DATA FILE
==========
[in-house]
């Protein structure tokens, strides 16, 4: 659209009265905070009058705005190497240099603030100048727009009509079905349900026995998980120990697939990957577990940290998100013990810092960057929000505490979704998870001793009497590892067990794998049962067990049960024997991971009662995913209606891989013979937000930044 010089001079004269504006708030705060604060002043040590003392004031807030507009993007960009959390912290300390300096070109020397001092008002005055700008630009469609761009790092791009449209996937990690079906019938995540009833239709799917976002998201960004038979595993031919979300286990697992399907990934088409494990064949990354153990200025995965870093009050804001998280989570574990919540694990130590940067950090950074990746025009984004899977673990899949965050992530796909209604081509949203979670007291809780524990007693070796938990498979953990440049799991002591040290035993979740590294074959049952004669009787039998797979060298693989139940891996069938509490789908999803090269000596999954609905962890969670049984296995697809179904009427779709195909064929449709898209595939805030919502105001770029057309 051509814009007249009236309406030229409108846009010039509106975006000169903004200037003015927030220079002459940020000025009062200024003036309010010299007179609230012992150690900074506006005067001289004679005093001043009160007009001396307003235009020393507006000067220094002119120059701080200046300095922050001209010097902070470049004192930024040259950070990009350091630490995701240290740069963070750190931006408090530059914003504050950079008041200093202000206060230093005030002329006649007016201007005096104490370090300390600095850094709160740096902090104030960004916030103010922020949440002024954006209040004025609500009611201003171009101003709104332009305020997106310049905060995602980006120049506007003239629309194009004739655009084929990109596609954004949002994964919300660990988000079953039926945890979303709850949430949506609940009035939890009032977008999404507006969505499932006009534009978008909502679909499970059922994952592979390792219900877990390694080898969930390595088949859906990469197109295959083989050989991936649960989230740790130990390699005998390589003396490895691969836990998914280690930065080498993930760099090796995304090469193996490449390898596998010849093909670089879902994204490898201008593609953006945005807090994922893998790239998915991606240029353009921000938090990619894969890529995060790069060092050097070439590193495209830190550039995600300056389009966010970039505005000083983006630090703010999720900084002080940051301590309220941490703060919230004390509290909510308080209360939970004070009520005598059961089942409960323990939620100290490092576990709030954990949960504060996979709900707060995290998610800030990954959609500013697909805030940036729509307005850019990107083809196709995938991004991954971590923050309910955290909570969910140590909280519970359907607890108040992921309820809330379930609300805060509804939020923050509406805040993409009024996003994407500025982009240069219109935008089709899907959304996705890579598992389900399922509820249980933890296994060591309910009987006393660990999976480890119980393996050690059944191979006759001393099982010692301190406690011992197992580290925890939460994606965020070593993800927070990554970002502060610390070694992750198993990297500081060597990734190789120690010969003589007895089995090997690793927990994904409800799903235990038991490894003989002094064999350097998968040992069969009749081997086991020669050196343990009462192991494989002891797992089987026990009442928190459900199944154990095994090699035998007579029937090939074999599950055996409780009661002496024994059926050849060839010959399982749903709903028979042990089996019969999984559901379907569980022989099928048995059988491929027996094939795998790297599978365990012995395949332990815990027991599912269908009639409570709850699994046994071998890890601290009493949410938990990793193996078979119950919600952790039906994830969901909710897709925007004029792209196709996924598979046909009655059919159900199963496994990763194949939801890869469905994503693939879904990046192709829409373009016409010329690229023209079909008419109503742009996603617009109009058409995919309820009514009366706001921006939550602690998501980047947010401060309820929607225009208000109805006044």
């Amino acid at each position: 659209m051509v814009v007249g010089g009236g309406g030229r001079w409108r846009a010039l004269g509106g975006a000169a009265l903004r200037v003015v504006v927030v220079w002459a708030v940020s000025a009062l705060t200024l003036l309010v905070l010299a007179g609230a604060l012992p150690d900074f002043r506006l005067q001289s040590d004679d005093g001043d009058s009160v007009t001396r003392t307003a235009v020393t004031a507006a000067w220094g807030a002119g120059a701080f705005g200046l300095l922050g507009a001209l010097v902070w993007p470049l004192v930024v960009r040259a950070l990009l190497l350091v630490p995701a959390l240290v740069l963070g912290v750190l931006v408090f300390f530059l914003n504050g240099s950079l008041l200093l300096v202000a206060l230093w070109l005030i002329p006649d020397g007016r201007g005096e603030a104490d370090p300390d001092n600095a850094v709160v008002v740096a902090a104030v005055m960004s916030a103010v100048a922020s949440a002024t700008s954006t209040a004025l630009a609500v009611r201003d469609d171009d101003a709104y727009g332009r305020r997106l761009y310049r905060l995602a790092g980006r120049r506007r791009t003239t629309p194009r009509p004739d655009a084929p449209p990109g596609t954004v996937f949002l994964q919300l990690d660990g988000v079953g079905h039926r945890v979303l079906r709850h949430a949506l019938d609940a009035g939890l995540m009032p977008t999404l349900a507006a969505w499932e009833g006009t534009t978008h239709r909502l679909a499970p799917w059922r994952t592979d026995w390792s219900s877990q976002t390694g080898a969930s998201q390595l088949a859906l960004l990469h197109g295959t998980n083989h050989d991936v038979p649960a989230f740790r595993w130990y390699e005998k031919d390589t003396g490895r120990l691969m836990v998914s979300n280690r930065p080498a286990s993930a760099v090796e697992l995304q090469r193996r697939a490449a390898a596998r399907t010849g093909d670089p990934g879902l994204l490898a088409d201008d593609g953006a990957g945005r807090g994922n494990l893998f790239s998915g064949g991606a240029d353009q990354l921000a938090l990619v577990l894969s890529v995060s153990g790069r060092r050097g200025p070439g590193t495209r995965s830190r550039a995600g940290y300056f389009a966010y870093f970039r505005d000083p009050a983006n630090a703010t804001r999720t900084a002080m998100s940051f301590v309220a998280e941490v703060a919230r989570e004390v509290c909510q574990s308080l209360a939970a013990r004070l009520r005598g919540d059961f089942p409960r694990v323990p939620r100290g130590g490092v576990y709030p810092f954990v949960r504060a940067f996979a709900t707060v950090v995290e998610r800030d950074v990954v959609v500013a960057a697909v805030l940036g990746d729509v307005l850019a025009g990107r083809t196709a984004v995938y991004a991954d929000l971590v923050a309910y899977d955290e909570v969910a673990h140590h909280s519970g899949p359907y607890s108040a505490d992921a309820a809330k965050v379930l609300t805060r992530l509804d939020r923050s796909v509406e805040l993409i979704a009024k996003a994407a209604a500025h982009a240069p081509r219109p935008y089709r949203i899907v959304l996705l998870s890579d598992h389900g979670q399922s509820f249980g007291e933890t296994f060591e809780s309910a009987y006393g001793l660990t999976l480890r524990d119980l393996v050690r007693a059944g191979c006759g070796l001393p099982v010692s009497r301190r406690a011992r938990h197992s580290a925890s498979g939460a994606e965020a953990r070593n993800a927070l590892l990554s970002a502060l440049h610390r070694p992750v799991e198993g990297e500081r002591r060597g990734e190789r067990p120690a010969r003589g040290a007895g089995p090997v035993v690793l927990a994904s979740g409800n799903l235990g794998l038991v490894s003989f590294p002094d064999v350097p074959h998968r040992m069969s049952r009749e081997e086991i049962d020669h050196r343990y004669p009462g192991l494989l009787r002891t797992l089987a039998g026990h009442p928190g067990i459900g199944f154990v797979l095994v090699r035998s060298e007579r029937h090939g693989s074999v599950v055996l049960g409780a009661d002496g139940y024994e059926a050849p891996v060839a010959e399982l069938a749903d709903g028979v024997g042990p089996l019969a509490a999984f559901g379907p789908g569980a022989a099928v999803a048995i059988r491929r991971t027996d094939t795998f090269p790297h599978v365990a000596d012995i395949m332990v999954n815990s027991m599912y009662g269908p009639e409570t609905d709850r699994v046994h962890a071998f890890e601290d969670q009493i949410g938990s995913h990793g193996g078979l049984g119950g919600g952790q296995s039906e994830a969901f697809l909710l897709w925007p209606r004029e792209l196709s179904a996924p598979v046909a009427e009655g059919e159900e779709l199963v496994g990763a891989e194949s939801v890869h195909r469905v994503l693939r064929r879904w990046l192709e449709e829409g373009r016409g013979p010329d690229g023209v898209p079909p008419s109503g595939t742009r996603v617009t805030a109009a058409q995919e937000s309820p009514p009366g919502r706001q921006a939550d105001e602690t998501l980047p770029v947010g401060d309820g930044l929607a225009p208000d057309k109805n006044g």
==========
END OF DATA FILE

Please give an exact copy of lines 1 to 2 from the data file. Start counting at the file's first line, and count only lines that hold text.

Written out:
[in-house]
């Protein structure tokens, strides 16, 4: 659209009265905070009058705005190497240099603030100048727009009509079905349900026995998980120990697939990957577990940290998100013990810092960057929000505490979704998870001793009497590892067990794998049962067990049960024997991971009662995913209606891989013979937000930044 010089001079004269504006708030705060604060002043040590003392004031807030507009993007960009959390912290300390300096070109020397001092008002005055700008630009469609761009790092791009449209996937990690079906019938995540009833239709799917976002998201960004038979595993031919979300286990697992399907990934088409494990064949990354153990200025995965870093009050804001998280989570574990919540694990130590940067950090950074990746025009984004899977673990899949965050992530796909209604081509949203979670007291809780524990007693070796938990498979953990440049799991002591040290035993979740590294074959049952004669009787039998797979060298693989139940891996069938509490789908999803090269000596999954609905962890969670049984296995697809179904009427779709195909064929449709898209595939805030919502105001770029057309 051509814009007249009236309406030229409108846009010039509106975006000169903004200037003015927030220079002459940020000025009062200024003036309010010299007179609230012992150690900074506006005067001289004679005093001043009160007009001396307003235009020393507006000067220094002119120059701080200046300095922050001209010097902070470049004192930024040259950070990009350091630490995701240290740069963070750190931006408090530059914003504050950079008041200093202000206060230093005030002329006649007016201007005096104490370090300390600095850094709160740096902090104030960004916030103010922020949440002024954006209040004025609500009611201003171009101003709104332009305020997106310049905060995602980006120049506007003239629309194009004739655009084929990109596609954004949002994964919300660990988000079953039926945890979303709850949430949506609940009035939890009032977008999404507006969505499932006009534009978008909502679909499970059922994952592979390792219900877990390694080898969930390595088949859906990469197109295959083989050989991936649960989230740790130990390699005998390589003396490895691969836990998914280690930065080498993930760099090796995304090469193996490449390898596998010849093909670089879902994204490898201008593609953006945005807090994922893998790239998915991606240029353009921000938090990619894969890529995060790069060092050097070439590193495209830190550039995600300056389009966010970039505005000083983006630090703010999720900084002080940051301590309220941490703060919230004390509290909510308080209360939970004070009520005598059961089942409960323990939620100290490092576990709030954990949960504060996979709900707060995290998610800030990954959609500013697909805030940036729509307005850019990107083809196709995938991004991954971590923050309910955290909570969910140590909280519970359907607890108040992921309820809330379930609300805060509804939020923050509406805040993409009024996003994407500025982009240069219109935008089709899907959304996705890579598992389900399922509820249980933890296994060591309910009987006393660990999976480890119980393996050690059944191979006759001393099982010692301190406690011992197992580290925890939460994606965020070593993800927070990554970002502060610390070694992750198993990297500081060597990734190789120690010969003589007895089995090997690793927990994904409800799903235990038991490894003989002094064999350097998968040992069969009749081997086991020669050196343990009462192991494989002891797992089987026990009442928190459900199944154990095994090699035998007579029937090939074999599950055996409780009661002496024994059926050849060839010959399982749903709903028979042990089996019969999984559901379907569980022989099928048995059988491929027996094939795998790297599978365990012995395949332990815990027991599912269908009639409570709850699994046994071998890890601290009493949410938990990793193996078979119950919600952790039906994830969901909710897709925007004029792209196709996924598979046909009655059919159900199963496994990763194949939801890869469905994503693939879904990046192709829409373009016409010329690229023209079909008419109503742009996603617009109009058409995919309820009514009366706001921006939550602690998501980047947010401060309820929607225009208000109805006044």